Mississippi Gov. Tate Reeves recently called the state's water crisis an "immediate health threat," as residents of Jackson have been without reliable tap water for nearly a week.

But the city received some encouraging news Sunday as officials announced that water pressure should soon be restored across the city. A press release from the city stated the O.B. Curtis Water Treatment Plant has exceeded its water pressure goal.

"The O.B. Curtis Water Plant again made significant gains overnight and into this morning. The total plant output has increased to 90 PSI. This is exceeding our goal of 87 PSI or better. The outlook continues to be positive," the statement read.

"However, additional challenges as repairs and adjustments are made do leave potential for fluctuations in progress."

By exceeding the goal, officials said that water pressure was restored throughout the city. "All tanks saw increased storage levels overnight. Multiple tanks are approaching full. We no longer have any tanks at low levels," the statement read.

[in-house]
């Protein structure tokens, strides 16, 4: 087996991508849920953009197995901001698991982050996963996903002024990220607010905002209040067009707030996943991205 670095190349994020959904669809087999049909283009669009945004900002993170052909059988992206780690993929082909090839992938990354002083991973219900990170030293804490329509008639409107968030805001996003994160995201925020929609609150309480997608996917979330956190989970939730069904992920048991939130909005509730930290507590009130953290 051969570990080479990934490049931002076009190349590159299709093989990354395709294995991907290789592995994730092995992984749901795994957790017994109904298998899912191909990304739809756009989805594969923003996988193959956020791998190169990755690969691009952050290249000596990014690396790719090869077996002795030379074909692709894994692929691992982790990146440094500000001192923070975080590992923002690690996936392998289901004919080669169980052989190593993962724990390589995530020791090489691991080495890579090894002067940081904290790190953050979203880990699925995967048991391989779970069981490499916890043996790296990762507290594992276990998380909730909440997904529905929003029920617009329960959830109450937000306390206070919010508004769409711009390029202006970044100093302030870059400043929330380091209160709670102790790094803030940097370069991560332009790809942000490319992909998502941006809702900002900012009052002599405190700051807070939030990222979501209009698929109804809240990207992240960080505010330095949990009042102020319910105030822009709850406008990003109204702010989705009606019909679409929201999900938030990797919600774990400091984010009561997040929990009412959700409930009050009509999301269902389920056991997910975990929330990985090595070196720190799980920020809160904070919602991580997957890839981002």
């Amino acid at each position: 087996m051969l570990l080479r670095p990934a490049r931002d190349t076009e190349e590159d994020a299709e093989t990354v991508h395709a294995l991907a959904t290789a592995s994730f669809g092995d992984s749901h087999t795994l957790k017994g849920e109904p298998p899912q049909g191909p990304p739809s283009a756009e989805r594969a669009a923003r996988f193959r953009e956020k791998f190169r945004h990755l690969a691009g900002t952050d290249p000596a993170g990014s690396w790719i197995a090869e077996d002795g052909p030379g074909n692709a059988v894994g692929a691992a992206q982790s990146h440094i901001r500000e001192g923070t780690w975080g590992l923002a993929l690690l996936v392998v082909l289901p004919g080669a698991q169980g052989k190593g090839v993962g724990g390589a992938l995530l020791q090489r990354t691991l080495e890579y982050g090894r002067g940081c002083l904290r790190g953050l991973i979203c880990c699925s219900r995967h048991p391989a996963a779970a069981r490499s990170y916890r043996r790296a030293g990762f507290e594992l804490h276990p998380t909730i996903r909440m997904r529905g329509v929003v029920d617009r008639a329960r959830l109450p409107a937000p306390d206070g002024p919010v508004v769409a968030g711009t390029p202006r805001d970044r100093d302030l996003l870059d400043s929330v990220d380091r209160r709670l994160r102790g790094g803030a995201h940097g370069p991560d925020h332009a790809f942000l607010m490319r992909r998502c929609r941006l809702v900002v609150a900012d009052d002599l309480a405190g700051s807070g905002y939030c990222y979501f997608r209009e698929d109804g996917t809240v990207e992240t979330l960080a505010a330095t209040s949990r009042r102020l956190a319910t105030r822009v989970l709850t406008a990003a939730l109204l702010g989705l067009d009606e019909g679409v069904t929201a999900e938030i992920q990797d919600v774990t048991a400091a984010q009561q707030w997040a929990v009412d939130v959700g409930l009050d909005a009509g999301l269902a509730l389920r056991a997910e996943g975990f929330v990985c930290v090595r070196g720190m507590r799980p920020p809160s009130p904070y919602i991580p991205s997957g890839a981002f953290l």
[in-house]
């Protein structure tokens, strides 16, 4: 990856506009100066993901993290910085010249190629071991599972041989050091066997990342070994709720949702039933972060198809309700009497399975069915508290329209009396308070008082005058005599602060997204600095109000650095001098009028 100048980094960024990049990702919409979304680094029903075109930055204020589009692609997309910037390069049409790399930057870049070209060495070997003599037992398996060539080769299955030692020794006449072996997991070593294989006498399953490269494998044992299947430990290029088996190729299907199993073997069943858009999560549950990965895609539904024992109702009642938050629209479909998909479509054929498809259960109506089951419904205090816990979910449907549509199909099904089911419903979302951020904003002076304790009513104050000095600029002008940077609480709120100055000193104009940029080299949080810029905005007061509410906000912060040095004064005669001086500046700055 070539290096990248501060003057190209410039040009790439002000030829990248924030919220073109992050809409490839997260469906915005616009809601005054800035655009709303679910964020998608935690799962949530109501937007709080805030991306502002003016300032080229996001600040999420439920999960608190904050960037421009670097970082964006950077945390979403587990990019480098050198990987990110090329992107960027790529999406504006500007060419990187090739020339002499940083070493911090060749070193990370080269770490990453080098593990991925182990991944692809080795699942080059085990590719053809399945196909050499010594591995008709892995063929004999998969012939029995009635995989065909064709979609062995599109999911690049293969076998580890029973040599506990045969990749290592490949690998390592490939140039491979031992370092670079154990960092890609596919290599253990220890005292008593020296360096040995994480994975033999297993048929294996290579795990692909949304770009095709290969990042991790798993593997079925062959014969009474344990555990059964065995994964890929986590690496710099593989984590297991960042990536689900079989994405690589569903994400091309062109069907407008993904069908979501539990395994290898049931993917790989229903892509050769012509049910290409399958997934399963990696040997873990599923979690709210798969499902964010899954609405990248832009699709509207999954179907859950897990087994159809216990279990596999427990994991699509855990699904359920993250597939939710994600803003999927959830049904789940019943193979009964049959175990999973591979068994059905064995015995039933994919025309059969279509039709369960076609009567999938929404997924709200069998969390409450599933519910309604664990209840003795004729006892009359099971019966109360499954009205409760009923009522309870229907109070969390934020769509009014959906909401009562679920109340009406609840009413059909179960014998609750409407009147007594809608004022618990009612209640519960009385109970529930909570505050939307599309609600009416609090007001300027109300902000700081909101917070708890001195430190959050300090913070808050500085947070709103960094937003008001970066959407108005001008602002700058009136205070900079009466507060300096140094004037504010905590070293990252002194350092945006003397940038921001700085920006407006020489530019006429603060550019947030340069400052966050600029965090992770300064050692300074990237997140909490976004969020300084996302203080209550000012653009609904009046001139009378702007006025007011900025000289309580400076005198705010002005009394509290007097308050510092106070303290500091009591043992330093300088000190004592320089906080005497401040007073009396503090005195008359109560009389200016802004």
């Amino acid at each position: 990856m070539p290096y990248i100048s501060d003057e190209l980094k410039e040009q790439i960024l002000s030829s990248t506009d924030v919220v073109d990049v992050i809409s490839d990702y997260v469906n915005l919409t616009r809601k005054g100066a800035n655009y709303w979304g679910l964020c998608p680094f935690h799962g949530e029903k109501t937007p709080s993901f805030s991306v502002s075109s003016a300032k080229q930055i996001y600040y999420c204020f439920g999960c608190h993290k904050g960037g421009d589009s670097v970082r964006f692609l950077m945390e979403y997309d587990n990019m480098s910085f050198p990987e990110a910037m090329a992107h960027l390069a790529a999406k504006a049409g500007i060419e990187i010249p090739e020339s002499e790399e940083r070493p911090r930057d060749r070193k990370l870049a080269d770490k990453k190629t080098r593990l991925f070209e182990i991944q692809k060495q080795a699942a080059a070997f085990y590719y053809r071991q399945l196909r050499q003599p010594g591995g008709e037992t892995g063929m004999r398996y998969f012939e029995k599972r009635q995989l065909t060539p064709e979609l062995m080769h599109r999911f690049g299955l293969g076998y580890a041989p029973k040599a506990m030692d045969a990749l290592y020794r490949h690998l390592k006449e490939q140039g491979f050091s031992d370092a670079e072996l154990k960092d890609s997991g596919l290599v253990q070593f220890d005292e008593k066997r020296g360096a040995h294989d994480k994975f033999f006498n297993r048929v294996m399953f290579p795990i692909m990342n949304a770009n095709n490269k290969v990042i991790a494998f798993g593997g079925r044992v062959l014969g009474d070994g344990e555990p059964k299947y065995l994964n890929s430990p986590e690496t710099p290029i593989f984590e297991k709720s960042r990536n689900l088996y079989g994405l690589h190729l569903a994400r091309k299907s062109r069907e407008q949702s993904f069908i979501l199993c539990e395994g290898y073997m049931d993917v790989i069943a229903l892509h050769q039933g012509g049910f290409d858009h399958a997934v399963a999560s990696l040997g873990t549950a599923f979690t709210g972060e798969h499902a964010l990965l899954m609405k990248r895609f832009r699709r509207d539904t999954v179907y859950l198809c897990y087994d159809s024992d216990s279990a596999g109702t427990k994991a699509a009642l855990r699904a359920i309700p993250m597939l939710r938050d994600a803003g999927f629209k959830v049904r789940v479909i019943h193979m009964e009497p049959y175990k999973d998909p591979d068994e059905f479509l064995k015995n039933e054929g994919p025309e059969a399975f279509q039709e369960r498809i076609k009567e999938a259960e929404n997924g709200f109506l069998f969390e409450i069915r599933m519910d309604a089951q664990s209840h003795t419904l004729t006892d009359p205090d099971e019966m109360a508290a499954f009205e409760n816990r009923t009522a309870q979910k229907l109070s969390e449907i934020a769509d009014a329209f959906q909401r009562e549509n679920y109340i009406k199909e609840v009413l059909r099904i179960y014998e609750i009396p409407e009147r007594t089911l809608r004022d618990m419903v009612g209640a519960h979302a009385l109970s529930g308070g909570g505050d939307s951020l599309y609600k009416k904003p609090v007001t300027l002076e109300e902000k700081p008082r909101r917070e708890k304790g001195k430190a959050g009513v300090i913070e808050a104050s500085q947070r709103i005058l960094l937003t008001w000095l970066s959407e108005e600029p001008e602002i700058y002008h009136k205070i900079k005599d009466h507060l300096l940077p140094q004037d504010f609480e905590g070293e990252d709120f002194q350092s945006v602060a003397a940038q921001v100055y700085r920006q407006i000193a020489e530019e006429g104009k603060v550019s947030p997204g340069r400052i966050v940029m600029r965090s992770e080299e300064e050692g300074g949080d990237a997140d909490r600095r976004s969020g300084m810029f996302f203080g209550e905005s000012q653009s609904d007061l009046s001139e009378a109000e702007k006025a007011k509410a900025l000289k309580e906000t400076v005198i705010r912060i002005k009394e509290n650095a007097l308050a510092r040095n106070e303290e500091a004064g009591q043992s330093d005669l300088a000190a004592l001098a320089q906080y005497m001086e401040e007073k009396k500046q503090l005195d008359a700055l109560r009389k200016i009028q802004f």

"All of Jackson should now have pressure, and most are now experiencing normal pressure."

Since July 30, the predominantly Black city, which consists of an estimated 150,000 residents, has been living under a boil-water notice. The area was hit by rainwater flooding that hobbled an already-troubled water treatment plant.

The water crisis caused Jackson State University to delay its move-in date and return to virtual learning. Grade school teachers, students, and families have also moved towards virtual learning.

This isn't the first time a lack of drinkable water has interrupted students' school year.

"This has been a break that has been waiting to happen, and it's a byproduct of an aging infrastructure and water system that's badly needed repairs and requires major, major dollars to fix," Jackson State University President Thomas Hudson said.

"That's been known for a while, and we really need to find a long-term fix here."

Although water pressure has returned, Jackson residents remain under the boil water notice. Officials are still working to increase the water quantity and water quality at the O.B. Curtis plant.

The city hopes to begin the sampling process midweek, but that can only happen if the water pressure is sustained. To remove the boil water notice, the city needs to obtain two rounds of clear samples.

Jackson, Mississippi, to go without reliable drinking water indefinitely